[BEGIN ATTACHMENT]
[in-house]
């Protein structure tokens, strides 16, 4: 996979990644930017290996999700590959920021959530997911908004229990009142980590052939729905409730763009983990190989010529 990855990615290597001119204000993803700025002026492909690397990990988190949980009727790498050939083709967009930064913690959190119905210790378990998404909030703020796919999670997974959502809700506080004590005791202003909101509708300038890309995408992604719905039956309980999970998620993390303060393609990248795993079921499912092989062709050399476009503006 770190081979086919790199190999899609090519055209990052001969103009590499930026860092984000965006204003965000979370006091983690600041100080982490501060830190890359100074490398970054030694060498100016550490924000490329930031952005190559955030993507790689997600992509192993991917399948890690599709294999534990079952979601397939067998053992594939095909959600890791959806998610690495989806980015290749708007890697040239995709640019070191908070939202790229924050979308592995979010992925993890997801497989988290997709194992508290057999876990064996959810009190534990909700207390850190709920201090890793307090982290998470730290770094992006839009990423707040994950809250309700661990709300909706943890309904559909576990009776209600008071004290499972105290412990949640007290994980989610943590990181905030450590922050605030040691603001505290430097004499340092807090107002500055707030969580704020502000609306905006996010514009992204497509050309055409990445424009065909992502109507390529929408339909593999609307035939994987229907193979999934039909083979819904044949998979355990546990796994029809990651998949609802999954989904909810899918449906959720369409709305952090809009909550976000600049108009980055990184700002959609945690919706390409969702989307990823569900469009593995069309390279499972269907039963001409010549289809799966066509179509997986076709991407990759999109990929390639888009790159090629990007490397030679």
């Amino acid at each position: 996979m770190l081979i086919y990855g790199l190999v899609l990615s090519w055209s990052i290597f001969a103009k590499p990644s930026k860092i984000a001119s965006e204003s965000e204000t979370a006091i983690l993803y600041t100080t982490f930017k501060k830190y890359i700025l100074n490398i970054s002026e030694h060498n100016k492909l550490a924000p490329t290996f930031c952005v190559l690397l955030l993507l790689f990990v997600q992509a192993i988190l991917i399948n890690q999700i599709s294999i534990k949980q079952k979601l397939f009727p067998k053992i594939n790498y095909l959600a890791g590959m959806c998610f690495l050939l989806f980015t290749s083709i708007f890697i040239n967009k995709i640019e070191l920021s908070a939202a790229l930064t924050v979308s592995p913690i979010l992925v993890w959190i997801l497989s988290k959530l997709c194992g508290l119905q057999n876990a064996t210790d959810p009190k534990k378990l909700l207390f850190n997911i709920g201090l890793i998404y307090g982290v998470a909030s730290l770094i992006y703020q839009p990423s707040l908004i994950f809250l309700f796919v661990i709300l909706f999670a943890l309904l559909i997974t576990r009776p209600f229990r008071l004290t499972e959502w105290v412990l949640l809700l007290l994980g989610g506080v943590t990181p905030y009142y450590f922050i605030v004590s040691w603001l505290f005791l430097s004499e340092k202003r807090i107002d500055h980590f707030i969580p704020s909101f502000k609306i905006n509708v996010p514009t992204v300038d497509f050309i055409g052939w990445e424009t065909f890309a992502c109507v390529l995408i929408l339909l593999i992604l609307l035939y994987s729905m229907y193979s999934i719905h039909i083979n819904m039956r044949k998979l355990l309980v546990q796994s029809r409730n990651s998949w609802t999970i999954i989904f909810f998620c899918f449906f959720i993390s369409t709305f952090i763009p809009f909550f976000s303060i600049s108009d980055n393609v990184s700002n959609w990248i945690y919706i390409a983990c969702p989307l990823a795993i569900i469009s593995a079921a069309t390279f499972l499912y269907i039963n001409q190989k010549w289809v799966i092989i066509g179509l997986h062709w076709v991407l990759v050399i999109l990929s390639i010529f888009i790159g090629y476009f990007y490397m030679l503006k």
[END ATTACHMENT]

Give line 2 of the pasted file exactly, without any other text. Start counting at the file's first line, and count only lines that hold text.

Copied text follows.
């Protein structure tokens, strides 16, 4: 996979990644930017290996999700590959920021959530997911908004229990009142980590052939729905409730763009983990190989010529 990855990615290597001119204000993803700025002026492909690397990990988190949980009727790498050939083709967009930064913690959190119905210790378990998404909030703020796919999670997974959502809700506080004590005791202003909101509708300038890309995408992604719905039956309980999970998620993390303060393609990248795993079921499912092989062709050399476009503006 770190081979086919790199190999899609090519055209990052001969103009590499930026860092984000965006204003965000979370006091983690600041100080982490501060830190890359100074490398970054030694060498100016550490924000490329930031952005190559955030993507790689997600992509192993991917399948890690599709294999534990079952979601397939067998053992594939095909959600890791959806998610690495989806980015290749708007890697040239995709640019070191908070939202790229924050979308592995979010992925993890997801497989988290997709194992508290057999876990064996959810009190534990909700207390850190709920201090890793307090982290998470730290770094992006839009990423707040994950809250309700661990709300909706943890309904559909576990009776209600008071004290499972105290412990949640007290994980989610943590990181905030450590922050605030040691603001505290430097004499340092807090107002500055707030969580704020502000609306905006996010514009992204497509050309055409990445424009065909992502109507390529929408339909593999609307035939994987229907193979999934039909083979819904044949998979355990546990796994029809990651998949609802999954989904909810899918449906959720369409709305952090809009909550976000600049108009980055990184700002959609945690919706390409969702989307990823569900469009593995069309390279499972269907039963001409010549289809799966066509179509997986076709991407990759999109990929390639888009790159090629990007490397030679």